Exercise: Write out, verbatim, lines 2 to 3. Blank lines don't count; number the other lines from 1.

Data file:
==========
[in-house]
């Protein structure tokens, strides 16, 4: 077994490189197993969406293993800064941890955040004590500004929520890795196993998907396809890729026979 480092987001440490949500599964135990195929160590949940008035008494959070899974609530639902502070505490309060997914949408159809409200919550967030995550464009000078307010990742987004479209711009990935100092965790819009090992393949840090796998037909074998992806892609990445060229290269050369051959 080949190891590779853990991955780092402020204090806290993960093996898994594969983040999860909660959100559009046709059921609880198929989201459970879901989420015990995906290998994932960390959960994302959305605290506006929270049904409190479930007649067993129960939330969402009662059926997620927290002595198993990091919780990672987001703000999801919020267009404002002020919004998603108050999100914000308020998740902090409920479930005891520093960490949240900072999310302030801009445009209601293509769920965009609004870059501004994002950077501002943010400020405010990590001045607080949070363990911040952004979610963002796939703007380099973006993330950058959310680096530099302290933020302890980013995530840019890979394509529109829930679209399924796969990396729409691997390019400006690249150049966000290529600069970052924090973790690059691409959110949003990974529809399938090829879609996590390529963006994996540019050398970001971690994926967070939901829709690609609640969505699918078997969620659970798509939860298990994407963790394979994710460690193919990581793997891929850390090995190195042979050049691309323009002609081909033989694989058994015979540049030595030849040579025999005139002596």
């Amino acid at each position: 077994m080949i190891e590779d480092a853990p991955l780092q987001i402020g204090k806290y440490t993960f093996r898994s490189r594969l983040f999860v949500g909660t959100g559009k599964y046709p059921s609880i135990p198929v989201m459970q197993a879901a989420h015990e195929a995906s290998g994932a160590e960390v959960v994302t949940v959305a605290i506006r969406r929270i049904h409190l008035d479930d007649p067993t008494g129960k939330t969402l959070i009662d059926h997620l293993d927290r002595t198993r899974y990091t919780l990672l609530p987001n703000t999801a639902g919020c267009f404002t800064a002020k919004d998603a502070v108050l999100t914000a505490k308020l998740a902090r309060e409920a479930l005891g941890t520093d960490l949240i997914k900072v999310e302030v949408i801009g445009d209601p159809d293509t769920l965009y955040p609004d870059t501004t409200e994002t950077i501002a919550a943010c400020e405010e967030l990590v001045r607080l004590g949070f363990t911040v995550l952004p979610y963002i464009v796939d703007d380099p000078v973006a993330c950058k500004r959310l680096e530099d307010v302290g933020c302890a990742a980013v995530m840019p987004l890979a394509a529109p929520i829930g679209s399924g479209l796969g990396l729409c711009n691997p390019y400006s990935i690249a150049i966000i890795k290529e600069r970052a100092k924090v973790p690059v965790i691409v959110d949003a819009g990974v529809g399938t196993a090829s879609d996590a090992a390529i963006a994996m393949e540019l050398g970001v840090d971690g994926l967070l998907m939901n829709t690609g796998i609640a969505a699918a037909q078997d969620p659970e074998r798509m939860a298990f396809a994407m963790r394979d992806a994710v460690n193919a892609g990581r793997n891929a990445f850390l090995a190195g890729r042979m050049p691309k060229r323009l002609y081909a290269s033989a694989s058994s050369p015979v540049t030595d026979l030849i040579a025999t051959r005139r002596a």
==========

């Protein structure tokens, strides 16, 4: 077994490189197993969406293993800064941890955040004590500004929520890795196993998907396809890729026979 480092987001440490949500599964135990195929160590949940008035008494959070899974609530639902502070505490309060997914949408159809409200919550967030995550464009000078307010990742987004479209711009990935100092965790819009090992393949840090796998037909074998992806892609990445060229290269050369051959 080949190891590779853990991955780092402020204090806290993960093996898994594969983040999860909660959100559009046709059921609880198929989201459970879901989420015990995906290998994932960390959960994302959305605290506006929270049904409190479930007649067993129960939330969402009662059926997620927290002595198993990091919780990672987001703000999801919020267009404002002020919004998603108050999100914000308020998740902090409920479930005891520093960490949240900072999310302030801009445009209601293509769920965009609004870059501004994002950077501002943010400020405010990590001045607080949070363990911040952004979610963002796939703007380099973006993330950058959310680096530099302290933020302890980013995530840019890979394509529109829930679209399924796969990396729409691997390019400006690249150049966000290529600069970052924090973790690059691409959110949003990974529809399938090829879609996590390529963006994996540019050398970001971690994926967070939901829709690609609640969505699918078997969620659970798509939860298990994407963790394979994710460690193919990581793997891929850390090995190195042979050049691309323009002609081909033989694989058994015979540049030595030849040579025999005139002596």
């Amino acid at each position: 077994m080949i190891e590779d480092a853990p991955l780092q987001i402020g204090k806290y440490t993960f093996r898994s490189r594969l983040f999860v949500g909660t959100g559009k599964y046709p059921s609880i135990p198929v989201m459970q197993a879901a989420h015990e195929a995906s290998g994932a160590e960390v959960v994302t949940v959305a605290i506006r969406r929270i049904h409190l008035d479930d007649p067993t008494g129960k939330t969402l959070i009662d059926h997620l293993d927290r002595t198993r899974y990091t919780l990672l609530p987001n703000t999801a639902g919020c267009f404002t800064a002020k919004d998603a502070v108050l999100t914000a505490k308020l998740a902090r309060e409920a479930l005891g941890t520093d960490l949240i997914k900072v999310e302030v949408i801009g445009d209601p159809d293509t769920l965009y955040p609004d870059t501004t409200e994002t950077i501002a919550a943010c400020e405010e967030l990590v001045r607080l004590g949070f363990t911040v995550l952004p979610y963002i464009v796939d703007d380099p000078v973006a993330c950058k500004r959310l680096e530099d307010v302290g933020c302890a990742a980013v995530m840019p987004l890979a394509a529109p929520i829930g679209s399924g479209l796969g990396l729409c711009n691997p390019y400006s990935i690249a150049i966000i890795k290529e600069r970052a100092k924090v973790p690059v965790i691409v959110d949003a819009g990974v529809g399938t196993a090829s879609d996590a090992a390529i963006a994996m393949e540019l050398g970001v840090d971690g994926l967070l998907m939901n829709t690609g796998i609640a969505a699918a037909q078997d969620p659970e074998r798509m939860a298990f396809a994407m963790r394979d992806a994710v460690n193919a892609g990581r793997n891929a990445f850390l090995a190195g890729r042979m050049p691309k060229r323009l002609y081909a290269s033989a694989s058994s050369p015979v540049t030595d026979l030849i040579a025999t051959r005139r002596a």